Tahera Qutbuddin

Current Fellow

Fellow: Awarded 2020

Field of Study: Near Eastern Studies

Competition: US & Canada

Website: http://nelc.uchicago.edu/faculty/qutbuddin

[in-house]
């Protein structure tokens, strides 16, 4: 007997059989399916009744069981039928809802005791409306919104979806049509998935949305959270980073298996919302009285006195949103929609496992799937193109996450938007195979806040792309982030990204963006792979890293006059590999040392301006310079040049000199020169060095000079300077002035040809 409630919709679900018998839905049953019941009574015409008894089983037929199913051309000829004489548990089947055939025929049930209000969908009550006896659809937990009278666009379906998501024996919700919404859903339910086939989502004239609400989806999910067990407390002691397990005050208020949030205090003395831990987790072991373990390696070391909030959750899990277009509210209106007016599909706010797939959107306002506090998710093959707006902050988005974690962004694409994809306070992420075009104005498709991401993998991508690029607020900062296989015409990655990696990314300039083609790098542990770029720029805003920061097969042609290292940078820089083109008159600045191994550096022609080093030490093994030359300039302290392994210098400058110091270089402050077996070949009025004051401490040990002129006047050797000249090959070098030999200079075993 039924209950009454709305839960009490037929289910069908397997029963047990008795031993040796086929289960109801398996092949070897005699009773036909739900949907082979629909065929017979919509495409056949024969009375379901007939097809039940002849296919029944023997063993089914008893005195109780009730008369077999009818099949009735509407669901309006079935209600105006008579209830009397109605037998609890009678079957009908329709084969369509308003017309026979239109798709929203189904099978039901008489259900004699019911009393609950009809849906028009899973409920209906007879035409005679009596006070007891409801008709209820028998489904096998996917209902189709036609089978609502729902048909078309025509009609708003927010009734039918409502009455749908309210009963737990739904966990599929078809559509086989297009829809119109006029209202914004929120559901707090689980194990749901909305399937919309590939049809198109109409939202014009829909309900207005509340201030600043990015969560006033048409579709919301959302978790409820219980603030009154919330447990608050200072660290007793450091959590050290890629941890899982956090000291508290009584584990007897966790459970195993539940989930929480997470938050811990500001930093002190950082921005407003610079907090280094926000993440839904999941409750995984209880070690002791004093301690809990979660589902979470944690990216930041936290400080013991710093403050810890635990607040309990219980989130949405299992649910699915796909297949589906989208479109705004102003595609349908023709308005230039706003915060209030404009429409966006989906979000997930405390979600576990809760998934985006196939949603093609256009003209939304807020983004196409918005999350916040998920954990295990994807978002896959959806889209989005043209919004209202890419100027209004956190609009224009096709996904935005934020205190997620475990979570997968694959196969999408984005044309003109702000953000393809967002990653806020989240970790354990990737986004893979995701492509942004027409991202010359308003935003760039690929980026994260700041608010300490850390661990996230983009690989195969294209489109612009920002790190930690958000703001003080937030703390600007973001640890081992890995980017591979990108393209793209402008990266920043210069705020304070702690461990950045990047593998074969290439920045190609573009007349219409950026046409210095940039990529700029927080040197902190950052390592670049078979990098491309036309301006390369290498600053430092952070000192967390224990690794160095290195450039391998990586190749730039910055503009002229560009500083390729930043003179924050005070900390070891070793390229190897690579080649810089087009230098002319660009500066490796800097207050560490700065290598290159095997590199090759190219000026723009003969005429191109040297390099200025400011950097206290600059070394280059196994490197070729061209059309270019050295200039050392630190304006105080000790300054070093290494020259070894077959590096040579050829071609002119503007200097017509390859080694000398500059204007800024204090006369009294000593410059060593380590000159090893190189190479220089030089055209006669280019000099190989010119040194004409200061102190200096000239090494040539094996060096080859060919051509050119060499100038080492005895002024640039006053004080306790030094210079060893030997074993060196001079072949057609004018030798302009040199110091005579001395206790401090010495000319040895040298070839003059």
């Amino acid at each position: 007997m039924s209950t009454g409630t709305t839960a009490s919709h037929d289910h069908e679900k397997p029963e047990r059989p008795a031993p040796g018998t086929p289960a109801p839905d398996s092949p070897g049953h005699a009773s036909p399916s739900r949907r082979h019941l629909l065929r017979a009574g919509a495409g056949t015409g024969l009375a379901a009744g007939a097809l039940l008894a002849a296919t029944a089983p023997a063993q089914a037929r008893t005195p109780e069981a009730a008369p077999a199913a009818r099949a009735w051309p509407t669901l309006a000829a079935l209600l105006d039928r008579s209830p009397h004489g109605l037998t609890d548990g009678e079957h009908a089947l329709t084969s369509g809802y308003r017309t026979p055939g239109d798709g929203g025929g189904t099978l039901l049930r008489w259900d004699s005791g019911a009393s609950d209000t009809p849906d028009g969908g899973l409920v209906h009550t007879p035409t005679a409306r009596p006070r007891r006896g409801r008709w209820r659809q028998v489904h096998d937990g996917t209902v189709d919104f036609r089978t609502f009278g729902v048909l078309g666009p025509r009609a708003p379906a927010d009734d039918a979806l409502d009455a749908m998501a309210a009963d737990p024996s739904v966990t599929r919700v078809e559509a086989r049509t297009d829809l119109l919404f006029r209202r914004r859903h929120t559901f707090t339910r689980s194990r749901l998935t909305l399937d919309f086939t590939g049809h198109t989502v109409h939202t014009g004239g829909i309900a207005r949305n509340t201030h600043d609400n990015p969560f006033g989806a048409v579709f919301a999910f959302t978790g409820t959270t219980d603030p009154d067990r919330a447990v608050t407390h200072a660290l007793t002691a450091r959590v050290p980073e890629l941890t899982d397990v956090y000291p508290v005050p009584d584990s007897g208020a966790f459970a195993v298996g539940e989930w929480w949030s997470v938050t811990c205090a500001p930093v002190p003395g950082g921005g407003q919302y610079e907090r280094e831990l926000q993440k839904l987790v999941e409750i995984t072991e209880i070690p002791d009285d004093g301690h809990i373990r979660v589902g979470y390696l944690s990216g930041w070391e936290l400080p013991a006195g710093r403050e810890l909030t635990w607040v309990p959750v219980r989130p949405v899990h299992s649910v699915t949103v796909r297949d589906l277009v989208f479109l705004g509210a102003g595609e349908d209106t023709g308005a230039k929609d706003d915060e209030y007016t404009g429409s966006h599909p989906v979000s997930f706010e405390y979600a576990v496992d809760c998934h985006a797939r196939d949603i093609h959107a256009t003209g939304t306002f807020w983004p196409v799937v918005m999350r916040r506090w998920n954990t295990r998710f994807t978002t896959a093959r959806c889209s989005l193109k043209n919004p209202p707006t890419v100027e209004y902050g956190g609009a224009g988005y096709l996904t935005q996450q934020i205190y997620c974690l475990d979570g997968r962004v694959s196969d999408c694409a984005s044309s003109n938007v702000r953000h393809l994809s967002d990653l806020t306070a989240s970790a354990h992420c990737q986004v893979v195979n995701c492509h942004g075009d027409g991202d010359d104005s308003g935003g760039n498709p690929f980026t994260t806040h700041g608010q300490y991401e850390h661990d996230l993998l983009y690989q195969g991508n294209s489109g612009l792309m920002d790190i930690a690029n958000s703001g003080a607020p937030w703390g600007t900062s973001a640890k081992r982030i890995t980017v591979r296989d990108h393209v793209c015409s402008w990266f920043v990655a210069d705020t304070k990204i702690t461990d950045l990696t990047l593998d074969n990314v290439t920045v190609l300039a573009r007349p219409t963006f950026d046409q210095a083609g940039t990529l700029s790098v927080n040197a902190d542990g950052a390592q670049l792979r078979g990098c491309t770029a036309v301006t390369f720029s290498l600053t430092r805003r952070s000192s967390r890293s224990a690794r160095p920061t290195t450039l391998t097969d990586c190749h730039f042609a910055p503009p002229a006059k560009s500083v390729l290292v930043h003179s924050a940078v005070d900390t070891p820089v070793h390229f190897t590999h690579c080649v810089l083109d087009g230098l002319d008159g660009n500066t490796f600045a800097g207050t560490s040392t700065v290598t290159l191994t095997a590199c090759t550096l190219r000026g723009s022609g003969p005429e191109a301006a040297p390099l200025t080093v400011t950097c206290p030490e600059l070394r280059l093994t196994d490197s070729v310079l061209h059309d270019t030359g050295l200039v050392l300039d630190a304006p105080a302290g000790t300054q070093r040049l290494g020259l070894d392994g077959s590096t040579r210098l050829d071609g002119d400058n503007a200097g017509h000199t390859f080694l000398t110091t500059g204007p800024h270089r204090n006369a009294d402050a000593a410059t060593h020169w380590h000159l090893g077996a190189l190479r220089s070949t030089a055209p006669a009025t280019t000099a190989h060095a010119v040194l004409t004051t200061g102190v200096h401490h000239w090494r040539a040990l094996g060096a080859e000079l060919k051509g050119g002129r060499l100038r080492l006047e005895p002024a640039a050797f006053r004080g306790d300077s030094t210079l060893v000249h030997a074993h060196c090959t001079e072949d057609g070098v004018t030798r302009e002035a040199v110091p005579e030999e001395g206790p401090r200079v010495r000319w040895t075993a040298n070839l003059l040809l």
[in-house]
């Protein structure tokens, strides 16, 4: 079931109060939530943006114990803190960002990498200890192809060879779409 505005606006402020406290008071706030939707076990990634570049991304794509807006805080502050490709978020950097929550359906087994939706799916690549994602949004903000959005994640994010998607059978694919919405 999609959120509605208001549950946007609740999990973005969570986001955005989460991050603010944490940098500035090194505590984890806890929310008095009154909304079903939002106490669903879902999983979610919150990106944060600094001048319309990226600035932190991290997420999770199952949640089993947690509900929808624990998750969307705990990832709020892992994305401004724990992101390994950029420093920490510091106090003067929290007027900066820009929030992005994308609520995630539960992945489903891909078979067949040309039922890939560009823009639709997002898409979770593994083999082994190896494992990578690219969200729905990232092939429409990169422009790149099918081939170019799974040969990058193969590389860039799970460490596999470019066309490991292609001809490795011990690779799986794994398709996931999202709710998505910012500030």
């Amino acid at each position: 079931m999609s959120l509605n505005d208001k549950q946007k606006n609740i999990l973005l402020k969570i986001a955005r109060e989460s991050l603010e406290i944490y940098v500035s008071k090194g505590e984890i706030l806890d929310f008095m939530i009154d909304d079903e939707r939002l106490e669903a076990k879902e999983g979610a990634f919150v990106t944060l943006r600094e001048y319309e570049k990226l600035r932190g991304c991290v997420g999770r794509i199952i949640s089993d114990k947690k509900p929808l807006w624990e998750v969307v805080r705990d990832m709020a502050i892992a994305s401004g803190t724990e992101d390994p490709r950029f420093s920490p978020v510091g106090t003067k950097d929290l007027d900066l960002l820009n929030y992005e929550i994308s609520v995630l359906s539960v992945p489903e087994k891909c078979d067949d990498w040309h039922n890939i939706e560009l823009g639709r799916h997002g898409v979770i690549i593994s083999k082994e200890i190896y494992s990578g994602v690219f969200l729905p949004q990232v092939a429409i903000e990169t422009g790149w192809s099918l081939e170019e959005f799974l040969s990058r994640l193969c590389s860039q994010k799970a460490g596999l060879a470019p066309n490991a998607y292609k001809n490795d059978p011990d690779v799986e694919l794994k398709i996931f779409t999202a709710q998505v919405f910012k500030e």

Tahera Qutbuddin is Professor of Arabic Literature and Islamic Studies at the University of Chicago. Her research focuses on intersections of the literary, the religious, and the political in classical Arabic poetry and prose. Her latest monograph is Arabic Oration: Art and Function (Brill, 2019), in which she presents a comprehensive theory of this preeminent genre in its foundational oral period, 7th-8th centuries AD, and discusses its continuing influence on contemporary Muslim sermons. Earlier, she published a book on the Fatimid da'i Mu'ayyad Shirazi (Brill, 2005), and two edition-translations of ethical sayings by Prophet Muhammad and Imam Ali (NYU Press, 2013, 2016). Her research articles address topics related to Qur'an exegesis and style; women of the Prophet's family; Fatimid and Tayyibi (Da'udi Bohra) Shi'i doctrine, history, and literature; and Arabic in India. Professor Qutbuddin obtained her PhD (1999) and MA (1994) from Harvard University, Tamhidi Magister (1990) and BA (1988) from Ain Shams University, Cairo, and high school diploma (1984) from Sophia College, Mumbai. During her Guggenheim fellowship year, she will work on her new monograph, Ali ibn Abi Talib: Life, Teachings, and Eloquence of the Sage of Islam, drawing primarily on Ali's orations to reconstruct his biography and thought. Publications Photo Credit: Qutbi Jubilee Scholarship Program